THREE groups in Keighley are tonight set to be awarded at least £25,000 each to employ community workers.
Keighley Town Council will decide whether to approve grants to the volunteer-run groups as part of its £100,000 lifeline for local community development workers.
The groups, based in central Keighley, Bracken Bank and Highfield, would share the town between them to ensure every neighbourhood received support.
The grants – already approved by the town council’s Community Development sub-committee– could see popular workers Pip Gibson and Jo Horrox retain their jobs.
Over the past few years the pair have supported residents in areas like Bracken Bank, Braithwaite, Knowle Park, Eastwood and Oakworth, helping set up dozens of community groups and projects.
The pair were threatened with redundancy this spring when cash-strapped Bradford Council pulled its funding.
The town council stepped in with a new £100,000 annual fund – almost £40,000 more than Bradford provided – to ensure the whole town would receive support in future.
The council could not employ Pip and Jo directly or simply hand money over to their existing employers, Bracken Bank & District Community Association and Keighley & Ilkley Voluntary & Community Action (KIVCA).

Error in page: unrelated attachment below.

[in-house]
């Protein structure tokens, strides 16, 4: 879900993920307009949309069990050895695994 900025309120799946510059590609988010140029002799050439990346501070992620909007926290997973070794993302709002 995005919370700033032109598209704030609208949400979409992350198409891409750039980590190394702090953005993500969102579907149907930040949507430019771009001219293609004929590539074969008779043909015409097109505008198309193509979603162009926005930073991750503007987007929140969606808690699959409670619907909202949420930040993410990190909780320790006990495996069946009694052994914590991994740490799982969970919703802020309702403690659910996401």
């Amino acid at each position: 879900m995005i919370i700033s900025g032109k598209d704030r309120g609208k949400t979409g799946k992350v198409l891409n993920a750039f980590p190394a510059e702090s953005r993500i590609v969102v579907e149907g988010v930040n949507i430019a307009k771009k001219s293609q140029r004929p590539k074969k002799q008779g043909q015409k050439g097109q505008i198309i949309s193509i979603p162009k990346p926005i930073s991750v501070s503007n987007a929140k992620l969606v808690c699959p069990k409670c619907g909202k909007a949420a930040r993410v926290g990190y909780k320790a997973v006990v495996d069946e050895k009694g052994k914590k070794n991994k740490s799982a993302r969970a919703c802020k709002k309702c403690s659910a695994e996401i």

Instead the two groups had to apply for cash along with any other local organisation that believed it could provide similar community development work.
After receiving several applications the sub-committee has shortlisted three groups for funding -- KIVCA (£25,000), the Bracken Bank group (£30,000) and Highfield Community Association (£25,000).
Between them the groups will carry out 80 hours of community work each week in the town council’s area – Keighley West, East and Central wards and Oakworth.
The sub-committee has also recommended a £10,000 grant to support the work of Dementia Friendly Keighley and a £10,000 boost for the town council’s grants and sponsorship budget.
Sub-committee chairman councillor Gary Pedley said the proposed arrangement was “certainly the best deal” for Keighley.
He added: “Our main insistence was that we wanted all areas of Keighley to have full coverage, not just where the groups were based.
“KIVCA and the Bracken Bank association have proven track records, while Highfield Community Association had carried out impressive work in the community.
“These three were the stronger applicants and showed a willingness to deliver good generic multi-neighbourhood community work.
“Other applications were for specific projects or activities. One was even for work outside our parish.”